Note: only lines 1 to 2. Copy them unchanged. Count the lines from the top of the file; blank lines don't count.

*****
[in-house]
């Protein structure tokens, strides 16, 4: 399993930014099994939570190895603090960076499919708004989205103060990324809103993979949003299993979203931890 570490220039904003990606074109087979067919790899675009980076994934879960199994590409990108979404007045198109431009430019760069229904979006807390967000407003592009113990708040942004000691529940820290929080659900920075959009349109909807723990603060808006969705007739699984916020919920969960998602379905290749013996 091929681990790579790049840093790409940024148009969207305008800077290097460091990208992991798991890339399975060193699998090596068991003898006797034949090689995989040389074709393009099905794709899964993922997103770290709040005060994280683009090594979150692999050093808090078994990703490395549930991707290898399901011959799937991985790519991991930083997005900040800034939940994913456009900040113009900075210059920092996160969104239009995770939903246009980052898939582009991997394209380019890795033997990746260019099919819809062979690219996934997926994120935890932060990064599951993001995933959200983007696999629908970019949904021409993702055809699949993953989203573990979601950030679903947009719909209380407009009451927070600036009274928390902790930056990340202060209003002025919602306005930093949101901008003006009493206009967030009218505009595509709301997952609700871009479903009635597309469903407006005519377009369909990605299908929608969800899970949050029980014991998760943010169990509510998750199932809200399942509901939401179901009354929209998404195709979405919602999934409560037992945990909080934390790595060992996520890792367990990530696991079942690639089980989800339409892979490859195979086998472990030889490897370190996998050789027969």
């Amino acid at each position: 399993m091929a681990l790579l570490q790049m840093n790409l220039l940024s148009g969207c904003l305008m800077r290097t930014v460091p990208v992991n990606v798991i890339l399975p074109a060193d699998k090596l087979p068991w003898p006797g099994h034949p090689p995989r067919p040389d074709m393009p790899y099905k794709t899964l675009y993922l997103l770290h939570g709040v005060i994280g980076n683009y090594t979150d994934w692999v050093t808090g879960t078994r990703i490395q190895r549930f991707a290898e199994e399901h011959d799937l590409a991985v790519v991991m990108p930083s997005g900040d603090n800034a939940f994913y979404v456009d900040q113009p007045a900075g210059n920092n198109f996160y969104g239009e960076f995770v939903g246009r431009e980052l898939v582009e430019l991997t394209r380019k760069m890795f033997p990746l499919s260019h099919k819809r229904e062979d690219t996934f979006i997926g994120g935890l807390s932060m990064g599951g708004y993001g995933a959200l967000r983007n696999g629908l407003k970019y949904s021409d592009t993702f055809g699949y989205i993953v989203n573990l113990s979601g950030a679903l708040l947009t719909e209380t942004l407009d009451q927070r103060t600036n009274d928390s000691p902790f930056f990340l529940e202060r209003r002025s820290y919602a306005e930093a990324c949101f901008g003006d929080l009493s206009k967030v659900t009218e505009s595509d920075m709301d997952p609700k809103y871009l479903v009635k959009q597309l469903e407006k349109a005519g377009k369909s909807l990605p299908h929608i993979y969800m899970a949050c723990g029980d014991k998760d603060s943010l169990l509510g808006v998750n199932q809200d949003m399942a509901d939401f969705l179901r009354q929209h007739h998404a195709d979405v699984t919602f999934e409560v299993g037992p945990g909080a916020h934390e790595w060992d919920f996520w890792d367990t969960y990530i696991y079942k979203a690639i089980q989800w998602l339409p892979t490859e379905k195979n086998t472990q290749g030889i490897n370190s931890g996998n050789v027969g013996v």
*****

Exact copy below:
[in-house]
């Protein structure tokens, strides 16, 4: 399993930014099994939570190895603090960076499919708004989205103060990324809103993979949003299993979203931890 570490220039904003990606074109087979067919790899675009980076994934879960199994590409990108979404007045198109431009430019760069229904979006807390967000407003592009113990708040942004000691529940820290929080659900920075959009349109909807723990603060808006969705007739699984916020919920969960998602379905290749013996 091929681990790579790049840093790409940024148009969207305008800077290097460091990208992991798991890339399975060193699998090596068991003898006797034949090689995989040389074709393009099905794709899964993922997103770290709040005060994280683009090594979150692999050093808090078994990703490395549930991707290898399901011959799937991985790519991991930083997005900040800034939940994913456009900040113009900075210059920092996160969104239009995770939903246009980052898939582009991997394209380019890795033997990746260019099919819809062979690219996934997926994120935890932060990064599951993001995933959200983007696999629908970019949904021409993702055809699949993953989203573990979601950030679903947009719909209380407009009451927070600036009274928390902790930056990340202060209003002025919602306005930093949101901008003006009493206009967030009218505009595509709301997952609700871009479903009635597309469903407006005519377009369909990605299908929608969800899970949050029980014991998760943010169990509510998750199932809200399942509901939401179901009354929209998404195709979405919602999934409560037992945990909080934390790595060992996520890792367990990530696991079942690639089980989800339409892979490859195979086998472990030889490897370190996998050789027969």